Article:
The question in the title is about lore and/or roleplay. (Contrary to popular belief, not everyone who cares about lore is a roleplayer.) If you don’t care about either…um… thanks for the pageview?
Why does your character heal? Azeroth has been busy with one war or another for quite some time now. If it’s not the Horde and Alliance trying to slaughter each other, it’s everybody fighting the Burning Legion. Or the Scourge. Or the Twilight’s Hammer Cult and Deathwing. But there have also been other wars. The high elves and trolls. Everybody and the murlocs. (Not a true war, perhaps, but I can’t quite put murlocs in the same category as beasts that qualify as “pests” when they overrun farmland.) Somebody is always at war with somebody else, or multiple somebody elses, on Azeroth. Healers play an important part in that, but sometimes I wonder why certain people become healers… or why they choose full-time healing. (“People” meaning “characters” here.)
I play on a roleplay server, and even if I’m not seeking out roleplay on a certain character I have a story in mind so that I can look at the experience through my character’s eyes and slip into character when I’m approached In-Character. Glorwynn’s backstory is that she was a priestess, and healing was what she did. Healing anyone who needed it. Her mother died when she was young and she took care of her father and brother. Her father died at Mt. Hyjal. Her brother died in Northrend. When the Cataclysm happened, Glorwynn was visiting friends of the family in Coldridge Valley and was trapped there. She was in Stormwind when her father and brother died. She was “home” when the Cataclysm happened. That made a difference, and she couldn’t be content to just go back to Stormwind and continue being the priestess she was before. It was time to fight back when she could, and to stop simply healing those who came seeking it. To get out there and heal on the front lines to keep folks in the fight! So she started training as a paladin.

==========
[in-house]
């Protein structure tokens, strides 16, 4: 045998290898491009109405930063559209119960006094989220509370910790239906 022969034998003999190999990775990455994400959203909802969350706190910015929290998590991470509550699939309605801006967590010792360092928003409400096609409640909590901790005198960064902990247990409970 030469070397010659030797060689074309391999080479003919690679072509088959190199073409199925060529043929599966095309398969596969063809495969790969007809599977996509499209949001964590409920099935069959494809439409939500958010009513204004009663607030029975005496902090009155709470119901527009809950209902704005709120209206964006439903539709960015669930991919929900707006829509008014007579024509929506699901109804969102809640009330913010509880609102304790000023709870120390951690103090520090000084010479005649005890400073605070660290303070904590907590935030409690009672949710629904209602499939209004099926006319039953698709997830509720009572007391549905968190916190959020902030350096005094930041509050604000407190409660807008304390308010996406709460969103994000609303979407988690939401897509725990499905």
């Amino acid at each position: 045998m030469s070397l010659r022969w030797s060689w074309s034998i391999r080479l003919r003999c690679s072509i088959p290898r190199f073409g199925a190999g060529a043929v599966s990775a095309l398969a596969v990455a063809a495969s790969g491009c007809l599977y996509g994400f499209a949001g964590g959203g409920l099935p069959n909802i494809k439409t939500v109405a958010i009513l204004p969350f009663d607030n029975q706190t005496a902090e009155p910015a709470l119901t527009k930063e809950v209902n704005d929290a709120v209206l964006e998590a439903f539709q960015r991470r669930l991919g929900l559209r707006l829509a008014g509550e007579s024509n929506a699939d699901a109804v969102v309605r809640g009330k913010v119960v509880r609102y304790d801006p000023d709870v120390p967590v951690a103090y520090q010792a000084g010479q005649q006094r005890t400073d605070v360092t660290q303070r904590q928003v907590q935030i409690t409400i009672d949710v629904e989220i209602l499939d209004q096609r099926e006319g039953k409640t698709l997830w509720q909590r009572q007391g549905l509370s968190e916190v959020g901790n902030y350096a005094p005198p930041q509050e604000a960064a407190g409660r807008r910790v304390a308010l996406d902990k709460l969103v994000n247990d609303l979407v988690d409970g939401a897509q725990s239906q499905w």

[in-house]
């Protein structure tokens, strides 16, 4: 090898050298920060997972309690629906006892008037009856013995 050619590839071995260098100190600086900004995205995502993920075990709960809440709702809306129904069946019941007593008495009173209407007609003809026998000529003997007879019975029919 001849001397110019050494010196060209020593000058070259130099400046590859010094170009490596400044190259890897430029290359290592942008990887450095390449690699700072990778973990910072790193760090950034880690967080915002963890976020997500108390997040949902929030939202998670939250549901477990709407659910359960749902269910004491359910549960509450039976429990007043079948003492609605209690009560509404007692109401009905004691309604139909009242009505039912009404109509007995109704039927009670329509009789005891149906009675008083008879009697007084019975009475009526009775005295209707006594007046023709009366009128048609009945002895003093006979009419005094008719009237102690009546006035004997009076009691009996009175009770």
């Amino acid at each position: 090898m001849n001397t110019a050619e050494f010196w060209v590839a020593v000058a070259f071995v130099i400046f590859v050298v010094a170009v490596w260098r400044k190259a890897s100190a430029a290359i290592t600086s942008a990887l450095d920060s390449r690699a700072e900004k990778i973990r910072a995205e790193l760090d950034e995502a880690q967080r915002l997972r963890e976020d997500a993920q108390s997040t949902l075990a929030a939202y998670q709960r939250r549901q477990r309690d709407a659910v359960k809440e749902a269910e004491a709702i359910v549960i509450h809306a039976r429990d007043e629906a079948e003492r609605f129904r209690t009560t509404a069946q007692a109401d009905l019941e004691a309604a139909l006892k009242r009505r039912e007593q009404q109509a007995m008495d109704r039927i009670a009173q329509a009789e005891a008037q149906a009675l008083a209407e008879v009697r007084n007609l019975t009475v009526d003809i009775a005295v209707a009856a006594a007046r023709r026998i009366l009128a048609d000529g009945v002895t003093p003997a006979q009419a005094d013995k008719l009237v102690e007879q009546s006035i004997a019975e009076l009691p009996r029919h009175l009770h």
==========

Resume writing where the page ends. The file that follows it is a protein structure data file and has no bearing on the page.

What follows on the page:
There’s not just a reason for Glorwynn being a paladin, but specifically a HOLY paladin.
Why do other paladins devote themselves to healing? My husband plays a retribution paladin and he’s thrown out a little healing plenty of times, or healed himself. But that doesn’t make him a “healer”. Why do many priests never go through the training to be a paladin? Why be a healer who marches out there in a cloth robe when you could be better protected?
That also brings up questions about other types of paladins. They really aren’t all the same. Dwarves and Humans are, by and large, the same sort. It seems to be that dwarves are often more spiritual about the Light and humans are more religious, but they’re mostly on the same page. Something mentioned in guild chat the other night was the idea of dwarves using the Light more than worshipping it, and there was a reaction to that idea that was completely understandable… that “using” the Light sounds so much like Blood Elves. The conversation moved on before I could put my two copper in on that idea. If I were going to say dwarves “use” the Light as a tool, I would have to look at how dwarves use tools. Finely crafted tools are nearly sacred relics to dwarves. The history of Blood Elves “using” the Light is a history of manipulating and abusing it.
Silver Hand is not Hand of Argus. Neither of those are Blood Knights. None of those three are Sunwalkers. How does culture affect the reasons a paladin has for being a healer? And how does it affect priests? The lore on Uther the Lightbringer tells us paladins are priests. But does that only apply to the Silver Hand? Does it only apply to humans?